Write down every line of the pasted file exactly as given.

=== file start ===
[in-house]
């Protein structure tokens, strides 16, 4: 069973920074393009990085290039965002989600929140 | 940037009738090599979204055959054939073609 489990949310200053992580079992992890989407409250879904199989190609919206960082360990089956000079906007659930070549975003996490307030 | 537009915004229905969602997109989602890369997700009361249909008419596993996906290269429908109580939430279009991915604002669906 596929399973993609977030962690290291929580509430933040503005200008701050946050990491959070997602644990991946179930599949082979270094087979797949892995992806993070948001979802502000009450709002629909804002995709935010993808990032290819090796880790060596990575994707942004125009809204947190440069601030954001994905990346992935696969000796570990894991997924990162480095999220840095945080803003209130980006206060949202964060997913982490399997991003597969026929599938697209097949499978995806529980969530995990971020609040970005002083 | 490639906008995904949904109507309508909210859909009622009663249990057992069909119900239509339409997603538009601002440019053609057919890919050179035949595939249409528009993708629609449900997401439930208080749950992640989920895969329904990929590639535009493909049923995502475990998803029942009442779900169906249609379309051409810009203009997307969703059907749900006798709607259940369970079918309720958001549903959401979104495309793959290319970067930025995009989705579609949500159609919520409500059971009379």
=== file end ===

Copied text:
[in-house]
């Protein structure tokens, strides 16, 4: 069973920074393009990085290039965002989600929140 | 940037009738090599979204055959054939073609 489990949310200053992580079992992890989407409250879904199989190609919206960082360990089956000079906007659930070549975003996490307030 | 537009915004229905969602997109989602890369997700009361249909008419596993996906290269429908109580939430279009991915604002669906 596929399973993609977030962690290291929580509430933040503005200008701050946050990491959070997602644990991946179930599949082979270094087979797949892995992806993070948001979802502000009450709002629909804002995709935010993808990032290819090796880790060596990575994707942004125009809204947190440069601030954001994905990346992935696969000796570990894991997924990162480095999220840095945080803003209130980006206060949202964060997913982490399997991003597969026929599938697209097949499978995806529980969530995990971020609040970005002083 | 490639906008995904949904109507309508909210859909009622009663249990057992069909119900239509339409997603538009601002440019053609057919890919050179035949595939249409528009993708629609449900997401439930208080749950992640989920895969329904990929590639535009493909049923995502475990998803029942009442779900169906249609379309051409810009203009997307969703059907749900006798709607259940369970079918309720958001549903959401979104495309793959290319970067930025995009989705579609949500159609919520409500059971009379």